Helping Resistant Teens Agree to Life Coaching

Want to hear something scary? According to the CDC, the second leading cause of death among teens aged 15 to 19 is suicide, only second to accidents. Adolescence is the most formative and volatile part of anyone’s life. Pile on the stressors of school, social life, sports, parents, relationships, etc. and it is a lot for a young person to handle. Intensified by the fact that many teenagers are simultaneously struggling with anxiety, depression, eating disorders, social disorders, ADHD, behavior health disorders, emotional disorders, physical disorders… the list goes on and on. Any number of these struggles could be on your teenager’s plate and their friends, teachers, and family may not even be aware. The teenager themselves may not even realize they are struggling with one of these many issues. 

Many teenagers do not have the vocabulary to express their feelings, thoughts, emotions, and struggles. As their parents and mentors, it is our responsibility to help them expand their knowledge, and self-awareness to better communicate their needs, struggles and goals. 

Recognizing there is an issue is one step, but the second step can be even more difficult. Getting your teenager to agree to receive help for any of these issues can be a huge hurdle. Many teens are resistant to receiving help for emotional, physical, or behavioral issues. Accepting help, from their perspective, can feel like admitting being ‘broken’ or ‘not good enough’, and can make a teenager feel like a failure. Although this couldn’t be further from the truth, it’s important to help them understand their feelings are valid and delicate. 

If your teenager could benefit from the support of a mentor-coach, therapist, psychologist, tutor, etc., but is feeling resistant to the idea, keep reading for some recommendations and tips on how to bridge this gap and get them the help they need and deserve.

How to Talk to a Resistant Teen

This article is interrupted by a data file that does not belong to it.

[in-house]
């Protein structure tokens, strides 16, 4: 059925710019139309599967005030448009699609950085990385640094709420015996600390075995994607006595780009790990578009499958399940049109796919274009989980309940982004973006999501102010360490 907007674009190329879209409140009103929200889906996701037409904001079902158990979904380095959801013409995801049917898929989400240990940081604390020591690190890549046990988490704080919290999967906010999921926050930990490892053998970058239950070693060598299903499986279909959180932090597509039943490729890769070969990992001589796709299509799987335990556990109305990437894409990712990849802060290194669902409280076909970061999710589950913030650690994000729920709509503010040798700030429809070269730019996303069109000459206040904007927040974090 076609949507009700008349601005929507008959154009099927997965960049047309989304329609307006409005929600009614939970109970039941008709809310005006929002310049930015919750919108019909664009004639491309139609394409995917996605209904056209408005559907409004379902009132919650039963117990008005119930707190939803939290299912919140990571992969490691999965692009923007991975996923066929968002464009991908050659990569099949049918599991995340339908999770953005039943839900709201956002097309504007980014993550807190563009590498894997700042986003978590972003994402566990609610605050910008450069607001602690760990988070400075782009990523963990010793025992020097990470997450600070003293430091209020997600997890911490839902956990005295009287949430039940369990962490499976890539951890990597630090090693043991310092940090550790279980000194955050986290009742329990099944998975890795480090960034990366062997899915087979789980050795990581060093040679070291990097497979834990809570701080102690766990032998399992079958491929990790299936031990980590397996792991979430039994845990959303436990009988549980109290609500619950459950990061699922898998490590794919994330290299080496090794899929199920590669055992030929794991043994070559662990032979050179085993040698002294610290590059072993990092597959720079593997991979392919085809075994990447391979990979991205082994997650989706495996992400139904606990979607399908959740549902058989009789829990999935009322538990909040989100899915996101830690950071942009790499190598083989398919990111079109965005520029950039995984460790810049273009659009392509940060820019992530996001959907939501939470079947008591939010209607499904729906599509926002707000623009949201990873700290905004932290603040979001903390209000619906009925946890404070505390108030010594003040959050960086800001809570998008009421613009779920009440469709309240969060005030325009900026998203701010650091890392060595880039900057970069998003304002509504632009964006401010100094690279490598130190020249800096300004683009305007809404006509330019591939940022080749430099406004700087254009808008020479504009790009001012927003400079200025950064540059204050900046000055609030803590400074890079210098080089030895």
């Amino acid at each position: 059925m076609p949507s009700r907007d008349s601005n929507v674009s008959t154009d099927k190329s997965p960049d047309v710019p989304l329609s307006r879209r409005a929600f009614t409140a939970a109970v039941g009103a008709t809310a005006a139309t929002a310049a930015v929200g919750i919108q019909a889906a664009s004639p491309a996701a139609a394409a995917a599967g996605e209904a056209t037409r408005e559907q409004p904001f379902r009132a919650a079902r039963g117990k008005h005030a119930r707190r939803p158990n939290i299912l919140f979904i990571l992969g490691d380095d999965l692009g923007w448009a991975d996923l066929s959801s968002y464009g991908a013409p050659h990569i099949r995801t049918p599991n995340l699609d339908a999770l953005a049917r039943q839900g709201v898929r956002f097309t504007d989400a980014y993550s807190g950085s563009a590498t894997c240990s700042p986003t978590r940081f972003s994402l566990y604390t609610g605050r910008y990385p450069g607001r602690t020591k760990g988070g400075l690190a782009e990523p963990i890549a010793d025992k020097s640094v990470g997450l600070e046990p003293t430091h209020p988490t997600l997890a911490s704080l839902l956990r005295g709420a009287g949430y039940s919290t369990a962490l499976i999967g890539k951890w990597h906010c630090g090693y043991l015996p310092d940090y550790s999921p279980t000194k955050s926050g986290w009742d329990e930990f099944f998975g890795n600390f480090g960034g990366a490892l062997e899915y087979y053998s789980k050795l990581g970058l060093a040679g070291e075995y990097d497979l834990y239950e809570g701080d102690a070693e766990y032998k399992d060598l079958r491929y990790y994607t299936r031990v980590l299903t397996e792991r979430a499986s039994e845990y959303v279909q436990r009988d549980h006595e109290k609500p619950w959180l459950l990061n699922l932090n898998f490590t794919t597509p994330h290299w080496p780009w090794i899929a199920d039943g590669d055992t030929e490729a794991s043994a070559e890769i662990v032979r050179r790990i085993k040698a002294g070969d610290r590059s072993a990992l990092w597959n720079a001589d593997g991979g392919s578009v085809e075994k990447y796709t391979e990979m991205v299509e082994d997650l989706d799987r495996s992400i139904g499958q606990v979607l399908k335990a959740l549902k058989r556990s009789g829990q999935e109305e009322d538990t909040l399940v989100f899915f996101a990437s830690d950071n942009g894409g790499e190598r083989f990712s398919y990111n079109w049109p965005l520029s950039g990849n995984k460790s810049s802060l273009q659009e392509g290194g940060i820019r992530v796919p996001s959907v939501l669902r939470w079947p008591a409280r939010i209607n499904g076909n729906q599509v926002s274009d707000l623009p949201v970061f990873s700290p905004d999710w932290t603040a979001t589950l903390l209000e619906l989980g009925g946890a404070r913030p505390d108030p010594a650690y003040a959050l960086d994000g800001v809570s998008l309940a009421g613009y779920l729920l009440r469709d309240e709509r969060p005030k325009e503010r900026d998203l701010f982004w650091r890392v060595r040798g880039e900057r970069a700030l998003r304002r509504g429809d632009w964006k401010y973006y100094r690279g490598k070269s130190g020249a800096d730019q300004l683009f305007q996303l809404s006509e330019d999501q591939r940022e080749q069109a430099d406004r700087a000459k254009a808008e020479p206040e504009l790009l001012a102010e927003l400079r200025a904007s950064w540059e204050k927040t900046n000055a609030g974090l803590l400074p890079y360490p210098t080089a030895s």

A resistant teen is in a vulnerable position. Depending on how you reached this point in the conversation, they may feel attacked, caught off-guard, or embarrassed. As parents and guardians, it is our responsibility to protect them and make them feel safe. Although you have set good intentions for seeking help for your teen, they may still feel defensive. Here are three things to keep in mind when discussing help for your resistant teen: 

  • Understand Why They Feel Resistant

There are a number of reasons a teenager may feel or act resistant to receiving help. Here are just a few examples; 

  • They are embarrassed – “I’m not broken”
  • They don’t think it will work – “I can do it on my own”
  • They don’t think they need help – “This is just how I am”
  • They feel hopeless – “Nothing will work”
  • They don’t like it – “I’ve tried it before and it’s not for me”

Listen to your teenager whenever you bring up the idea of seeking out help. How do they typically respond? Do any of the examples above fit their responses? If so, consider saying something such as: 

“I understand you’re feeling _______. I would feel that way too if I were in your position. Can we work together to find a solution that feels good to you?”

This type of response reassures your teenager that you hear them and understand what they are communicating. Sometimes, the resistance comes from a lack of validation that the teen’s fears, concerns, and/or worries are noticed.